Calling it a hopeful trend, Sacramento County public health officials announced Monday that local hospitals have reported no new overdoses related to the painkiller fentanyl in nearly a week. Also Monday, the Sacramento County Coroner’s Office confirmed that eight of the region’s 10 overdose deaths over the past month were related to fentanyl.
“People are getting the message (about the dangers of fentanyl),” said Sacramento County Public Health Officer Dr. Olivia Kasirye. “The trend we are seeing is very hopeful, but people need to be careful and should not be taking pills that are not from a credible place like a pharmacy.”
Meanwhile, the federal Drug Enforcement Administration is continuing its Sacramento-based investigation of illicit street sales of deadly fentanyl pills, which were masquerading as hydrocodone or Norco tablets. In total, fentanyl has been linked to 48 reported overdoses in Sacramento County.
“We are making progress,” said Casey Rettig, a DEA special agent based in San Francisco, who declined to offer more specifics. She said dozens of investigators, assisted by the Sacramento County Sheriff’s Office, are working the case, which she called the regional DEA’s “No. 1 priority.”
Rettig urged people to contact the DEA’s fentanyl tip line – 530-722-7577 – if they have information that could help investigators. “We encourage anyone who thinks they have information related to this counterfeit prescription case to contact us,” she said. Those who call can remain anonymous.
Sacramento-area hospitals first began reporting fentanyl-related overdoses on March 23. Nine of the reported deaths were in Sacramento County and one was in Yolo County.
The painkiller, deemed up to 80 times more powerful than morphine, is typically dispensed in a liquid-based patch by hospitals for post-surgery pain relief. The illegal version, believed to be brought in from China and Mexico, is often powderized and pressed into counterfeit pills. Because it’s cheap to manufacture and promises a potent high, it’s become very attractive and profitable to organized drug traffickers. In recent years, fentanyl has been blamed for dozens of overdose deaths nationwide, in some cities becoming more common than heroin deaths.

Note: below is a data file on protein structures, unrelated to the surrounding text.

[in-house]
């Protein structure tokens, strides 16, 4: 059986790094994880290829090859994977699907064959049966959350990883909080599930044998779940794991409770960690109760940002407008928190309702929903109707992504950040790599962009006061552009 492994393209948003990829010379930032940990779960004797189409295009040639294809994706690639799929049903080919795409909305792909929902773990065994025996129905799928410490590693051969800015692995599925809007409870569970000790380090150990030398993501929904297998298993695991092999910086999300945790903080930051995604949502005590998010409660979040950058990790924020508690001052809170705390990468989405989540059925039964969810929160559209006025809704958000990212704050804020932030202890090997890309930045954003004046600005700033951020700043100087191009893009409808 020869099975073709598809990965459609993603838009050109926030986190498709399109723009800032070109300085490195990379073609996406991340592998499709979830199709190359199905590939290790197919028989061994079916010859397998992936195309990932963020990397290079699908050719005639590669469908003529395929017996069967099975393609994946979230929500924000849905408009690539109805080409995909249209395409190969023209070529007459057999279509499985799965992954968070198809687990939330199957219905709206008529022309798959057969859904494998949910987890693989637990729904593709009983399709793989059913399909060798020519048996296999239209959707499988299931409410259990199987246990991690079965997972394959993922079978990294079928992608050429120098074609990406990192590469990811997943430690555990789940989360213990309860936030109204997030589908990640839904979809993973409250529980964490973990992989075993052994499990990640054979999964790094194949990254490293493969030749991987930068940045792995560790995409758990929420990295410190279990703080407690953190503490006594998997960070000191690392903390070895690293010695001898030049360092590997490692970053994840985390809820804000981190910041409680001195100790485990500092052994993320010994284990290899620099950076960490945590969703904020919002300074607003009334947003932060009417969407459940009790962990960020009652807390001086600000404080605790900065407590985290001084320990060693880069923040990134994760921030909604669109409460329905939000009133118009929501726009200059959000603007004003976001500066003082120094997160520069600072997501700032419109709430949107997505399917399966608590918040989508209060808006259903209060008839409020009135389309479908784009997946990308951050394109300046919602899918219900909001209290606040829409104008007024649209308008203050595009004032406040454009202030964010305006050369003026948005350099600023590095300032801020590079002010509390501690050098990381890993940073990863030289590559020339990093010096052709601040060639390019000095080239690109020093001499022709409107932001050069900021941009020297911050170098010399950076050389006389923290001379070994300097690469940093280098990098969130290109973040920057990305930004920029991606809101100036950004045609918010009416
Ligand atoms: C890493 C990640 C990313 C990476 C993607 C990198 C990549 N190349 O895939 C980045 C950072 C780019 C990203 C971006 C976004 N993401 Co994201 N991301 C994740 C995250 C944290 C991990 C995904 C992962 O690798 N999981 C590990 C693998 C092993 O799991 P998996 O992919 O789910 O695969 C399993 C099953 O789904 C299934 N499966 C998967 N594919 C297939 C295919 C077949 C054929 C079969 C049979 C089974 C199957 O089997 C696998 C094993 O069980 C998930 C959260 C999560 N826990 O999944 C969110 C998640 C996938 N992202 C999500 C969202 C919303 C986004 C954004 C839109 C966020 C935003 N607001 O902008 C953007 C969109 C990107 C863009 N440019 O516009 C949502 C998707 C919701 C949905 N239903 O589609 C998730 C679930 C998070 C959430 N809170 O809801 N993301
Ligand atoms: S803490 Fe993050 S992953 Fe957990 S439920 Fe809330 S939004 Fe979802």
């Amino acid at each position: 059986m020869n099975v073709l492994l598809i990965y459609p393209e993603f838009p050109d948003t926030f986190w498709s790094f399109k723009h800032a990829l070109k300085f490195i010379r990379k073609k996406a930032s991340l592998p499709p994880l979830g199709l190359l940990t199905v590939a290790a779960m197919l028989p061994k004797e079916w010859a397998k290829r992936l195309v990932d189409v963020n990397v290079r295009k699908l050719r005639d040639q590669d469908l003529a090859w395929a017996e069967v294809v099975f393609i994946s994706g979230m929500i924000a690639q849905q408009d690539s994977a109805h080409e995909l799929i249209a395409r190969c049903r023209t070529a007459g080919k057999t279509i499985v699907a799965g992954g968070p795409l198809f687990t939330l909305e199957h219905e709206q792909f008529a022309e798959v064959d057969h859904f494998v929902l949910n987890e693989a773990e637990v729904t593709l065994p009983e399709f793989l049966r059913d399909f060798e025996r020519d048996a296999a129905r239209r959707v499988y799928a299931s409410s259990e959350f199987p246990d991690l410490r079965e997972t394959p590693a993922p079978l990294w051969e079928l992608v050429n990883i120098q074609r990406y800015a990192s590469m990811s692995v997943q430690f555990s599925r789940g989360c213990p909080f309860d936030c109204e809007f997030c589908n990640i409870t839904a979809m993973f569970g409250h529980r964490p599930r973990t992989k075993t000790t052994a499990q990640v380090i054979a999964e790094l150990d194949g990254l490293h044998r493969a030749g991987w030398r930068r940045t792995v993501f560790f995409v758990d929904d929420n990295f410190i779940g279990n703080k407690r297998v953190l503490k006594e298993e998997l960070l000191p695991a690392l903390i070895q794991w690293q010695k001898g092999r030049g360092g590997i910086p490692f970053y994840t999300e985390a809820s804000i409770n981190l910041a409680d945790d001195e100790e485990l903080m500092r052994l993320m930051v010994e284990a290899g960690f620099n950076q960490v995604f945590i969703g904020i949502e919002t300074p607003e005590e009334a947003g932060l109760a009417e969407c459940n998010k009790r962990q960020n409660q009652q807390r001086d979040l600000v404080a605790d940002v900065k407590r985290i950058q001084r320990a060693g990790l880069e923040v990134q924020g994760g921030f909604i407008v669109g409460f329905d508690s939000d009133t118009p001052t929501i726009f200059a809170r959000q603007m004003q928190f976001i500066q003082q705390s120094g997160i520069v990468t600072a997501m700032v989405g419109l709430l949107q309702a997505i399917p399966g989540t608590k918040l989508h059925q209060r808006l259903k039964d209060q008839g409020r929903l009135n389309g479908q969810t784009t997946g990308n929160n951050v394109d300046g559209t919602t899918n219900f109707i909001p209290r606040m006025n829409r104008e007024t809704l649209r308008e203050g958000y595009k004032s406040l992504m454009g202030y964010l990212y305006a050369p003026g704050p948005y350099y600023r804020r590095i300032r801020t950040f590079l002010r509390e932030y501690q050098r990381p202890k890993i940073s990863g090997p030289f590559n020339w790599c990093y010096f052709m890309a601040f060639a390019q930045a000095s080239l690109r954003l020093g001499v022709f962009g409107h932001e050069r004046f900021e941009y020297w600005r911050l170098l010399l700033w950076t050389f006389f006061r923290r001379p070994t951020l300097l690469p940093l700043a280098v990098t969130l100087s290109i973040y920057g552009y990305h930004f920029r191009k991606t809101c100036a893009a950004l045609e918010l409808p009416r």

The recent spree of deaths and overdoses in Sacramento County marked its first major appearance in Northern California.
Sacramento County Coroner Kimberly Gin said the rash of fentanyl-related overdoses are a first in Sacramento County. In the past, the county saw an occasional fentanyl-related death, “usually when the patches aren’t used as prescribed,” Gin said.
Of the eight fentanyl-related deaths confirmed Monday, Gin said seven were in Sacramento County and one in Yolo County. Her office is awaiting toxicology results on the remaining two deaths. She said a definitive cause of death in each case would be determined after further review.
Natasha Butler, mother of 28-year-old Jerome Butler, who died after taking a fentanyl-tainted Norco tablet, said Monday she wants answers. “People are still selling these pills (on the street). What arrests have been made? ... We have to keep the fire lit. If we don’t, someone else will die.”
Butler said her son’s funeral is April 20 at Prince of Peace Church, 7501 Franklin Blvd., in Sacramento, at 10:30 a.m. According to his mother, the unemployed father of three collapsed in a south Sacramento home and never regained consciousness; about five days later, on March 30, his family took him off life-support.
Public health officials and the DEA emphasized the danger in taking any prescription drugs not purchased from a regular pharmacy with a doctor’s prescription.
“We can only hope that the word is getting out there about how dangerous it is to take prescription drugs purchased on the street,” said the DEA’s Rettig.
Individuals who have pills they believe might be counterfeit are advised to drop them off at designated drug-disposal sites, including some pharmacies and law enforcement offices. Twice a year, the DEA sponsors a “National Prescription Drug Take-Back Day,” this year on Saturday, April 30, from 10 a.m. to 2 p.m., where individuals can safely drop off unwanted prescription medications. For the nearest location, go to dea.gov and enter your ZIP code. Prescription drugs can also be mixed with coffee grounds, dirt or kitty litter, placed in sealable plastic bags and dropped in household garbage.